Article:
Record public spending on infrastructure, along with a surge in mining and exploration, could cause as much economic growth as Nunavut saw in the late 1990s. That’s according to Sherri Rowe, deputy minister for the Department of Economic Development and Transportation for the Government of Nunavut.
“I believe we are at a very important time in the territory’s development,” Rowe said, over a breakfast of granola and pancakes at Iqaluit’s Hotel Arctic. Rowe, who has been a bureaucrat and in business for 25 years, was the second speaker featured in a breakfast series hosted by the Iqaluit Chamber of Commerce, May 25.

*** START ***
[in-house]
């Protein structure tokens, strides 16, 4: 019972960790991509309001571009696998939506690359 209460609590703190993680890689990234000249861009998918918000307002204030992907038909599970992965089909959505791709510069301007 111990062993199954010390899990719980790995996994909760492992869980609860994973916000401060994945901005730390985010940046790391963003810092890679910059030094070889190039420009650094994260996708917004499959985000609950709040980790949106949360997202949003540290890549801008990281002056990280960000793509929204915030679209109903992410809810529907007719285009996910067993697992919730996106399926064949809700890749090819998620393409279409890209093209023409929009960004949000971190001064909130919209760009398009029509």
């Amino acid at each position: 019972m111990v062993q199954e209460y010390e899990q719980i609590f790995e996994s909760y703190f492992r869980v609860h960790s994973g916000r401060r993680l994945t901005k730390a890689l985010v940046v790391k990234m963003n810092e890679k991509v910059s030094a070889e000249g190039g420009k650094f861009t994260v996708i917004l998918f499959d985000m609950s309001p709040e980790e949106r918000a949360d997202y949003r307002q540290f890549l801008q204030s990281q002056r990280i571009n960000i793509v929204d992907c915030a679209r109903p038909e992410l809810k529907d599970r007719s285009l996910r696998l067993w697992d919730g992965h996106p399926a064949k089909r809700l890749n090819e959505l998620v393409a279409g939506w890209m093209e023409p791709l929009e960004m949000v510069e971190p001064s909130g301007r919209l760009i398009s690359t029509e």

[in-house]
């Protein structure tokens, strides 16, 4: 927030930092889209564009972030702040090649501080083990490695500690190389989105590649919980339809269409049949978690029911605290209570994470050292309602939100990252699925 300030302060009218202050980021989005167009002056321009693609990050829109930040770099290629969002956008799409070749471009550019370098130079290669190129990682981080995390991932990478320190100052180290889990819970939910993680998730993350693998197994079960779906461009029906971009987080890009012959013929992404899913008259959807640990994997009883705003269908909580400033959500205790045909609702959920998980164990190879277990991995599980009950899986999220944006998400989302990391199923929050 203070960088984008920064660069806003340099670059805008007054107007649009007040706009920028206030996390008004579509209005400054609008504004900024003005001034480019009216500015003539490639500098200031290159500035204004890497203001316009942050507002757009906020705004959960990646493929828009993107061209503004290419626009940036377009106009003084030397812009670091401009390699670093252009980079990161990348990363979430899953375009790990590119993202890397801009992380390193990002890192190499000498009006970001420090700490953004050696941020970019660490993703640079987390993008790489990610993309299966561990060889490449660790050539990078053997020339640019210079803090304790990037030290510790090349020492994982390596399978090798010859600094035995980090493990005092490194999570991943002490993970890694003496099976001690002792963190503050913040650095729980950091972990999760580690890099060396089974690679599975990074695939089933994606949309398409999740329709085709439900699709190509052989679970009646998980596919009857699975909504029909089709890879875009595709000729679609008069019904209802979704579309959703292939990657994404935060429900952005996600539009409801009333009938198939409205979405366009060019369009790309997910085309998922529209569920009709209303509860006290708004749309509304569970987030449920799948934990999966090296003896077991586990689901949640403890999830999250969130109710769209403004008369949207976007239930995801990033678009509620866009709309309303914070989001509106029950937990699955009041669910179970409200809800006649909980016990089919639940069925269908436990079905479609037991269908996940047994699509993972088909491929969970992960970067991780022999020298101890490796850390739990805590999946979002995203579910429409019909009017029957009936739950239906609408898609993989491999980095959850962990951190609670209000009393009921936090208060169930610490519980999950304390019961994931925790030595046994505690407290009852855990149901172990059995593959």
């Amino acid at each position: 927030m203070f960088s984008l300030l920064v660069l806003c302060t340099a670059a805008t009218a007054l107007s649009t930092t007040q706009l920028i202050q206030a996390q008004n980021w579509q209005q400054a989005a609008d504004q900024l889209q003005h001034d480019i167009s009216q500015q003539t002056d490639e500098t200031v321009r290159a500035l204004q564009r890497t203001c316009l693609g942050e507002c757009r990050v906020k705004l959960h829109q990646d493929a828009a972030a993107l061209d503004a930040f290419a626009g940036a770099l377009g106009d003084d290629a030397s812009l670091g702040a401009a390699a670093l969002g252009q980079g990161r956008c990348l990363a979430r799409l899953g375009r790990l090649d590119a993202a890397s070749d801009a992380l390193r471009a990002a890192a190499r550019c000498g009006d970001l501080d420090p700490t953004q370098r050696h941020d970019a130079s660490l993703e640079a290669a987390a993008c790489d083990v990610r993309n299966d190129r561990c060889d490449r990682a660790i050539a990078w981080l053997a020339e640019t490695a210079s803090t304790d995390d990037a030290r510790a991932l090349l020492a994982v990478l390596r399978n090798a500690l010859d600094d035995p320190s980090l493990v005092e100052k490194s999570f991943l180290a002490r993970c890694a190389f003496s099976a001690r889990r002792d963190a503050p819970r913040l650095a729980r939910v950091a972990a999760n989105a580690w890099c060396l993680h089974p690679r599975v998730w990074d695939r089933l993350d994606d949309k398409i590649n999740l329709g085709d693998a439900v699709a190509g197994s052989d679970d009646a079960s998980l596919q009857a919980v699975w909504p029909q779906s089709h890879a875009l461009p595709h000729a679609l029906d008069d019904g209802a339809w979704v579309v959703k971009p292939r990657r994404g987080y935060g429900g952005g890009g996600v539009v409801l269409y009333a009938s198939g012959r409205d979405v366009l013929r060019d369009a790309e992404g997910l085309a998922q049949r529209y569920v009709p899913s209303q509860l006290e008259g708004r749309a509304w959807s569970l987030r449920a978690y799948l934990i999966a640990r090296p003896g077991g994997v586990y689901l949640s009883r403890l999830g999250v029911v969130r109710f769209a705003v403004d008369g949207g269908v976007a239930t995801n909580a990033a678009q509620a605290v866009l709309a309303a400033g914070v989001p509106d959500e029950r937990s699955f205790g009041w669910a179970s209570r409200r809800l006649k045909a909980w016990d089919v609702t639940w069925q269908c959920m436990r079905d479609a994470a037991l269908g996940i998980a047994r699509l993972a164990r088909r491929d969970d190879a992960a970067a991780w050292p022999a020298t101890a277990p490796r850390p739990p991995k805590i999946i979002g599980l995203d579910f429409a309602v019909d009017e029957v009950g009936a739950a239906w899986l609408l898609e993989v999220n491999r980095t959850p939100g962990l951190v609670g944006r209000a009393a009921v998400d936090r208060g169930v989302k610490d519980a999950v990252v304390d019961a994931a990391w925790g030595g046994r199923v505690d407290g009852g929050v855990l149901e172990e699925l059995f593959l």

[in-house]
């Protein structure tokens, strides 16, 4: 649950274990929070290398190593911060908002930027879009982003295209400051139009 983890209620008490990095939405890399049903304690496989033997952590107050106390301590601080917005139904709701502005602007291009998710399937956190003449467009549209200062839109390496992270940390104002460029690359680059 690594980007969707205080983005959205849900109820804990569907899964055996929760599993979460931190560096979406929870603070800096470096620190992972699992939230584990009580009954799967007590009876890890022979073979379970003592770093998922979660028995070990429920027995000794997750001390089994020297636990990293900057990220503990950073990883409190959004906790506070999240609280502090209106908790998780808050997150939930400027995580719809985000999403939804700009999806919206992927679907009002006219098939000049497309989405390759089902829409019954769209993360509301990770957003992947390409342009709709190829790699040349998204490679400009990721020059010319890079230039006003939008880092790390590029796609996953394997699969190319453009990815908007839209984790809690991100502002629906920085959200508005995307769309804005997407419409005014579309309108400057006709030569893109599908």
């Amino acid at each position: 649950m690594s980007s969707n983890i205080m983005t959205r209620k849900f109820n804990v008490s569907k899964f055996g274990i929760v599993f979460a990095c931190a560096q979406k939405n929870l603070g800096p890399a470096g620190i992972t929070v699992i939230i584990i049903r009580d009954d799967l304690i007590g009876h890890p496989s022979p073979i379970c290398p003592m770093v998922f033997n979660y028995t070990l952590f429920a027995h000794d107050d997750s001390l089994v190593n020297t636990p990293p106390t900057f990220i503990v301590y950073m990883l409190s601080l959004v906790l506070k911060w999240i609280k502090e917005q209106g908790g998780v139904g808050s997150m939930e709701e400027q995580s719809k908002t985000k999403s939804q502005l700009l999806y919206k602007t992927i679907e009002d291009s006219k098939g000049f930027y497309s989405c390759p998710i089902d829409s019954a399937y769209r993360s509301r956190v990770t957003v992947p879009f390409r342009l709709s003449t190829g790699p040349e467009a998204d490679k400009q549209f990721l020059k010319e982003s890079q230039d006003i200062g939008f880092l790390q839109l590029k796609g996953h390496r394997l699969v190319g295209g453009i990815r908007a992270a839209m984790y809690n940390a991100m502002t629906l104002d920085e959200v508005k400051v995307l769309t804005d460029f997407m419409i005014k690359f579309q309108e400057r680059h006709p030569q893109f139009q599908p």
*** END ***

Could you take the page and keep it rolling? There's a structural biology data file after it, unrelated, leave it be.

She talked about ongoing development projects in Nunavut, from mining and tourism to airport and marine infrastructure. “Nunavut has a consumer market that didn’t exist two decades ago,” said Rowe—and Iqaluit is the centre of that opportunity.
“Nunavut’s economy is set to grow by almost five per cent in 2017,” she said. An expected doubling of mining projects over the next four years will create employment, and room for new business, or existing businesses, to expand, Rowe said.
She also touched on plans for a deep sea port and small craft harbor in Iqaluit which she said would bring sealift congestion away from the downtown core and resolve some safety concerns.
The chamber’s president, Matthew Clark, wanted to know if the Iqaluit International Airport terminal, due to open in August, would bring added expenses to businesses or users.
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